How AI in Video Games is furthering our knowledge of programming AIs in general.

AI had humble beginnings. In 1957, Arthur Samuel successfully played a match of checkers with an artificial opponent. [1] This came with some restrictions however, such as his opponent being the size of the room he was playing in. We’ve come a long way since that almost prehistoric computing period and a new age of AI has dawned on us in video games such as Bioshock Infinite‘s Elizabeth being an almost new standard of AI on her own.

Elizabeth [2] is a very interesting example of AI. She isn’t just a follow along companion or just a recruit you can hire like in The Elder’s Scrolls : Skyrim or Fallout, Elizabeth adapts to the player she is with. She can follow or lead while being reactive to the protagonist character and still proactive in pushing players through the story arcs. The team in charge of programming her faced many challenges in non-combat situations. Will having her function to merely follow the player they said it opened “a comedy of errors” while in play. They knew for this character they needed to step up the AI from previous video games.

They wanted Elizabeth to feel like a real person next to you during the campaign. Never too close to you to be “creepy” but also never straying too far as to become impersonal with the main character. It was a tricky blend but through long hours programming they were able to create what is now a critically acclaimed as the best AI in video game history! It is a far cry from the AI of Watson in Sherlock Holmes : Crimes & Punishments. Who would often feel like he was stalking the player with his obsessive teleporting. (Gif Attached)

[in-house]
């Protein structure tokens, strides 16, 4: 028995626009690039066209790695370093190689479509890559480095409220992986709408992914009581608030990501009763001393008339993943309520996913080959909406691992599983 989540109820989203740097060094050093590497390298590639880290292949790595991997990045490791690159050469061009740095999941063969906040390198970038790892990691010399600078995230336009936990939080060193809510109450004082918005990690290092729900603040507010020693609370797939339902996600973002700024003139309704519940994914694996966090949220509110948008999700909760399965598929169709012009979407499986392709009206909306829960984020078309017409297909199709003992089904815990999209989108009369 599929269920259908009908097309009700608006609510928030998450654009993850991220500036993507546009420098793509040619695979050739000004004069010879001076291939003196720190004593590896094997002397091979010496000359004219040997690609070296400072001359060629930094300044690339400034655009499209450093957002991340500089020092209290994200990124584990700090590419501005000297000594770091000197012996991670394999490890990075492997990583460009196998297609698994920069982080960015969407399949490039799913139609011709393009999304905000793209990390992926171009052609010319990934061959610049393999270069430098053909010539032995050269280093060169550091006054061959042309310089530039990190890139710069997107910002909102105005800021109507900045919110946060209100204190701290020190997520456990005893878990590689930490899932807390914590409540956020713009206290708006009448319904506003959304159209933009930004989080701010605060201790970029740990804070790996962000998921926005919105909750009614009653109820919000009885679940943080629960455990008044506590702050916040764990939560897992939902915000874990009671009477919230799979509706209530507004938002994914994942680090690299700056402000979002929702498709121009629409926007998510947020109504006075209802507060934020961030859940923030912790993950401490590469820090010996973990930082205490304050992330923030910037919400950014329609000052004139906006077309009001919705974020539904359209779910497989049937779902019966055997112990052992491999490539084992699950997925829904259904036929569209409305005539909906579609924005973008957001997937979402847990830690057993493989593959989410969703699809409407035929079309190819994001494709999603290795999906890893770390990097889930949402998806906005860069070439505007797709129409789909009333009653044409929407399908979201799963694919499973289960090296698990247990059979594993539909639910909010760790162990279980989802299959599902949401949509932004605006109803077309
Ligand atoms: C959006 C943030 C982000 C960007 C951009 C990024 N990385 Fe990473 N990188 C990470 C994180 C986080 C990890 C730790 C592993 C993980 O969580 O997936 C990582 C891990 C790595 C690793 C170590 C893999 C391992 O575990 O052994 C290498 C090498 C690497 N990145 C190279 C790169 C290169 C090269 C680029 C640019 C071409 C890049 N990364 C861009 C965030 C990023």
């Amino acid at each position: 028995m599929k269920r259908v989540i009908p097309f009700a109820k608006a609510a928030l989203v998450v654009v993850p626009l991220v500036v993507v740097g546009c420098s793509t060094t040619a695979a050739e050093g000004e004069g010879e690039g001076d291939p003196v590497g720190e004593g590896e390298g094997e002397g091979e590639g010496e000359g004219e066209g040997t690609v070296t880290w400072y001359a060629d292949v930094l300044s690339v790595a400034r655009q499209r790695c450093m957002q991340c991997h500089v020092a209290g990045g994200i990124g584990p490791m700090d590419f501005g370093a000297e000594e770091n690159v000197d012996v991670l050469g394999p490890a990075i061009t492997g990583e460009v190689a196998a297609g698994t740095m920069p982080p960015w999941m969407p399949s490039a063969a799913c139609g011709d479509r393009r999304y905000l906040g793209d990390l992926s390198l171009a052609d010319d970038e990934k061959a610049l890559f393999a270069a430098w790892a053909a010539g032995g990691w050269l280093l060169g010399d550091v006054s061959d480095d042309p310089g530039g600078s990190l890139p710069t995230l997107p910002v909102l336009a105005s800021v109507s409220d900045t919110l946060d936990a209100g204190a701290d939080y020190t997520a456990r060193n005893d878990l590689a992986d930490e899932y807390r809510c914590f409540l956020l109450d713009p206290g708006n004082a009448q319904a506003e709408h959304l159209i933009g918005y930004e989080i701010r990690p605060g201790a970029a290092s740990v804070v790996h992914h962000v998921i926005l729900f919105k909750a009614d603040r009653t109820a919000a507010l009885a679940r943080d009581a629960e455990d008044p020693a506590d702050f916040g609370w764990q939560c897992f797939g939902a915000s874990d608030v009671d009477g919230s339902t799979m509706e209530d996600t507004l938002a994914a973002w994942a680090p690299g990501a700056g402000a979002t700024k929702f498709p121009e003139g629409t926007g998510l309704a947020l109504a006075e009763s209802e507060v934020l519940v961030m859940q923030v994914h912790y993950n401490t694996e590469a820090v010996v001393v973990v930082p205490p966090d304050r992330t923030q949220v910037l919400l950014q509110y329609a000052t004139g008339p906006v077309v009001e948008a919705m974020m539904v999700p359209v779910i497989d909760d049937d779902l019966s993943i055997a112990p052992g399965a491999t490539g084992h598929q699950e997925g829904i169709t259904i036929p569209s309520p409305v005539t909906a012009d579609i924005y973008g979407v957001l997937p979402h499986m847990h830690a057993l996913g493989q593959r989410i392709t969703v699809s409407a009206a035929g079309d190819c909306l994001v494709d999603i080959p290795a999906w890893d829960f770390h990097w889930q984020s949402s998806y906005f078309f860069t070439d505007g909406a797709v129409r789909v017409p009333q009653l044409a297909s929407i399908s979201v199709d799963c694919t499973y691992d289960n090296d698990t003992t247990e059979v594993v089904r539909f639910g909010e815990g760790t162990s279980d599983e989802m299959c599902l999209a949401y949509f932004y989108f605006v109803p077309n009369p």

At its core, Artificial Intelligence is imbuing interaction between people and machines. Video games already blend this line with player input being the key factor of progressing the story. But what is AI? This is an interesting question Graft, K. [3] posed to multiple game AI developers on Twitter. Some responses were quite interesting such as “Teaching the game to make decisions that provide context for the player’s own decisions”. Now I’m not one to spell the “end is nigh” for teachers out there but that does sound awfully similar to how teachers in school show pupils how to do tasks and homework. Perhaps one day we could see AI implemented into the real world through similar means? Though that is probably as far away from us as we are from that checker game in 1957!

Currently, AI is still a developing format with limited research. Sadly, The video game industry takes almost no note of cutting edge AI research which is truly a shame in my eyes. As if we could combined or albeit limited research of AI with the expertise of developers who knows what we could create. However, the challenge of learning with less data known is well known and almost inspiring to computer scientists these days [4] so it may be possible one day soon we will have Terminators and Personal AI Assistants helping us out in our regular routines!

Thank you all for reading, I hope this article on how AIs are currently evolving was suitably entertaining!


[1] – Togelius, J. Why Video Games are essential for inventing Artificial Intelligence.

[2] – Corriea, A.R. The long road to building AI for Bioshock Infinite’s Elizabeth.

[3] – Graft, K. When Artificial Intelligence in Games becomes… Artificially intelligent.